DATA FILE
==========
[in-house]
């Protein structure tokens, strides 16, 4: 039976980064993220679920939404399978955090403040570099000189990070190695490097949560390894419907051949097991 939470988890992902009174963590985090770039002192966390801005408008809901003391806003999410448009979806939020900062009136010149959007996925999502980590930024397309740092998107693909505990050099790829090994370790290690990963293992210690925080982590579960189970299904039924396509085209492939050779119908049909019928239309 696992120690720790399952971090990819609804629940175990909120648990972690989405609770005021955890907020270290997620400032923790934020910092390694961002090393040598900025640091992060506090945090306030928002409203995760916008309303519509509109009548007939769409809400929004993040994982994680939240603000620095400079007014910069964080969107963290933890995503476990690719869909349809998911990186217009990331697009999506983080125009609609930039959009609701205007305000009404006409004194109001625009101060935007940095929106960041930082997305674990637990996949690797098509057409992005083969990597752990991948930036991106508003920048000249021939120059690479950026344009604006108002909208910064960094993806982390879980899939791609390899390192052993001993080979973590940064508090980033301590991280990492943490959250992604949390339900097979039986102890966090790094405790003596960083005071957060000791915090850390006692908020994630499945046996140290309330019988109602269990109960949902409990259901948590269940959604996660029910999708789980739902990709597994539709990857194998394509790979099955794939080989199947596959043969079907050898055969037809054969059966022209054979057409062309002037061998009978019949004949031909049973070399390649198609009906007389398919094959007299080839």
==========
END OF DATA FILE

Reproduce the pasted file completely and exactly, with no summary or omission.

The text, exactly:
[in-house]
């Protein structure tokens, strides 16, 4: 039976980064993220679920939404399978955090403040570099000189990070190695490097949560390894419907051949097991 939470988890992902009174963590985090770039002192966390801005408008809901003391806003999410448009979806939020900062009136010149959007996925999502980590930024397309740092998107693909505990050099790829090994370790290690990963293992210690925080982590579960189970299904039924396509085209492939050779119908049909019928239309 696992120690720790399952971090990819609804629940175990909120648990972690989405609770005021955890907020270290997620400032923790934020910092390694961002090393040598900025640091992060506090945090306030928002409203995760916008309303519509509109009548007939769409809400929004993040994982994680939240603000620095400079007014910069964080969107963290933890995503476990690719869909349809998911990186217009990331697009999506983080125009609609930039959009609701205007305000009404006409004194109001625009101060935007940095929106960041930082997305674990637990996949690797098509057409992005083969990597752990991948930036991106508003920048000249021939120059690479950026344009604006108002909208910064960094993806982390879980899939791609390899390192052993001993080979973590940064508090980033301590991280990492943490959250992604949390339900097979039986102890966090790094405790003596960083005071957060000791915090850390006692908020994630499945046996140290309330019988109602269990109960949902409990259901948590269940959604996660029910999708789980739902990709597994539709990857194998394509790979099955794939080989199947596959043969079907050898055969037809054969059966022209054979057409062309002037061998009978019949004949031909049973070399390649198609009906007389398919094959007299080839």